Rare 1967 Ford Mustang Shelby Super Snake Sells for Record at Auction
One lucky buyer just paid $2.2 million to buy the car that collectors dream about. A true one-of-a-kind 1967 Ford Mustang Shelby GT500 Super Snake crossed the Mecum auction block in Kissimmee, Florida. The car is the only 1967 Mustang Shelby GT500 Super Snake built with a GT40 Mk II 427 engine. This Super Snake shatters all Ford Mustang GT500 price records just as Ford is about to introduce the all new 2020 Ford Mustang Shelby GT500, at the North American Auto Show, in Detroit.
Record Breaking Price
This breaks the record for the most expensive Mustang ever sold at auction. Previously, this same vehicle held the record, selling for $1.3 million, at an Indianapolis Mecum auction in 2013. The famous 1967 GT500 Eleanor Mustang only commanded $1 million when it sold at auction.
True One-of-a-Kind Vehicle
The Super Snake was never mass produced because the retail price would have been more than twice the price of a GT500 and more than a 427 Cobra. The one-of-a-kind performance Mustang has a storied and well-documented history.
According to the information provided to Mecum Auctions, the car was put together specifically for a Goodyear Thunderbolt tire test. The engine was built just for this car. The paint scheme was designed just for this car with a unique Le Mans Blue hood stripe to distinguish the Super Snake from other models.
The Super Snake Rocketed into History
The Super Snake was a rocket, driving 500 miles at an average 142 MPH. Amazingly, the tires retained 97 percent of their original tread.
This prototype sold for just $5000! While it has changed hands a few times over the years, the seller still has the Shelby invoice, and Goodyear tire test photos.
Mecum describes the vehicle this way, “When Ford redesigned the Mustang in 1967 to take the 390/320 HP big-block V-8, Carroll Shelby took the next logical step and introduced the GT500, the first big-block Shelby GT, powered by a modified Police Interceptor 428 CI engine rated at 355 HP. Buyers took to the new car immediately, and the car outsold its small-block GT350 stablemate 2,048 to 1,175 units. In addition to his partnership with Ford, Shelby was also the West Coast distributor for Goodyear, who in February asked Shelby to take part in a promotional event for its new Thunderbolt line of economy tires. Shelby judged that the GT500 would be the perfect choice for an extended high-speed demonstration of the new tire, but the decision took a twist when former Shelby American Sales Manager Don McCain approached Shelby with the idea of building a supercar that would outperform anything else in the world.”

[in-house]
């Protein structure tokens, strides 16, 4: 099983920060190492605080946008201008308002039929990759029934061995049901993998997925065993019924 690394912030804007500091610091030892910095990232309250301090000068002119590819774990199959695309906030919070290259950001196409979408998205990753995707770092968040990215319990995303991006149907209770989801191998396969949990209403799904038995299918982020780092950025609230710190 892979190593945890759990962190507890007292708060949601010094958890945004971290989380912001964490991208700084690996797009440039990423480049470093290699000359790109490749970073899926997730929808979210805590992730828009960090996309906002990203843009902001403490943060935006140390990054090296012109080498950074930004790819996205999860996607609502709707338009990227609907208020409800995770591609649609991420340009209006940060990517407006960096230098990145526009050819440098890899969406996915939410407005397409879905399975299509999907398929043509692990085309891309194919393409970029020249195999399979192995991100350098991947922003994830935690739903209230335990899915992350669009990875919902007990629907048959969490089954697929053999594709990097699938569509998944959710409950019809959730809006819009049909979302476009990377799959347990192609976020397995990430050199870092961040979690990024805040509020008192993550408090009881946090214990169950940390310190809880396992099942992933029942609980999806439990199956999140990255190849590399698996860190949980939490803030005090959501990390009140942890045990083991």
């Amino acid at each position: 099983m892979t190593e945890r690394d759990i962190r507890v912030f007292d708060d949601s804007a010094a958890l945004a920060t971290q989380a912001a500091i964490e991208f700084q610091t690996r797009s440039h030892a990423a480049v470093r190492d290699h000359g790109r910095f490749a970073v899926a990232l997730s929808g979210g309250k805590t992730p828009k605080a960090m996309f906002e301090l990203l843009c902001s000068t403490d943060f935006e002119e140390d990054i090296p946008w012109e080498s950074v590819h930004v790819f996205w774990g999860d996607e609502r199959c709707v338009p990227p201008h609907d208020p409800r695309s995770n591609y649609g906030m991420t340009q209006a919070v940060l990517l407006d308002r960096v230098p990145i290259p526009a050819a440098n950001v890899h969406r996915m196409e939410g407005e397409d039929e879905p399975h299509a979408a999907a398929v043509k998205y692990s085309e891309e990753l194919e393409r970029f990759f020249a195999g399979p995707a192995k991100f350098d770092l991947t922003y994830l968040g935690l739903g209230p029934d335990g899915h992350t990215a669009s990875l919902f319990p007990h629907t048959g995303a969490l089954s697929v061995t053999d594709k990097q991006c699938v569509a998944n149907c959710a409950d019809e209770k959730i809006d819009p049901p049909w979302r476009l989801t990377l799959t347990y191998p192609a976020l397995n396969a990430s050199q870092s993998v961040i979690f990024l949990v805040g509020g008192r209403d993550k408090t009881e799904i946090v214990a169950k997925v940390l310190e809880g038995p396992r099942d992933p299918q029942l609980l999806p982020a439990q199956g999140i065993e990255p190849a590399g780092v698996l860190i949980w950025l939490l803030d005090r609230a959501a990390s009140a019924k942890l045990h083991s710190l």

Carroll Shelby put the racing 427 in the GT500 specifically for the test.
The vehicle was originally GT500 no. 544.
According to Don McCain, “We rebuilt it with a special lightweight 427 racing engine; special rear axle, special transmission and, of course, Thunderbolt tires.” McCain later described the engine as “the mother of all 427s at that time … aluminum heads, aluminum water pump, forged crank, Le Mans rods, just basically everything inside the engine was built to run sustained 6,000 RPM—to race at Le Mans.”
It was the same powerplant used in the GT40 MkII that had won the famous French endurance race the previous year, including a variation on the MkII’s “bundle of snakes” exhaust system and its 600 HP output. That is what gave the vehicle the “Super Snake” name.
The Super Snake was fitted with Shelby 10-spoke aluminum wheels mounted with 7.75-15 Thunderbolt whitewall tires. During the demonstration runs, Shelby reached a top speed of 170 MPH. During the 500-mile test, the drivers drove at 142 MPH average for 500 miles. The test was a complete success.
Too Expensive to Mass Market
According to Mecum, The Super Snake was then shipped back to Mel Burns Ford in California, where it remained on display while McCain worked to generate interest for a limited run of 50 427-powered GT500s. At over twice the price of a baseline GT500, the Super Snake was priced well beyond its competition, including Shelby’s own 427 Cobra. They were forced to admit the car was “just too expensive”.
The Super Snake has been featured a number of times including in the book, “Million Dollar Muscle Cars” by Colin Comer, and in 2013, ownership changed hands to Shelby collector John Wickey, who has fastidiously cared for this illustrious one-of-one Shelby super car for the past five years.
This one-of-a-kind 1967 Ford Mustang Shelby GT500 has a 4-Speed transmission and features the same white and Le Mans blue striping that it wore during its original test run. The Super Snake has a black interior.
It was considered a “Main Attraction” for the Mecum Kissimmee Auction that runs January 3-13, 2019. The incredibly rare Shelby Supercar was expected to sell for between $1 and 1.2 million.
For more information on the 1967 Ford Mustang Shelby Super Snake click here.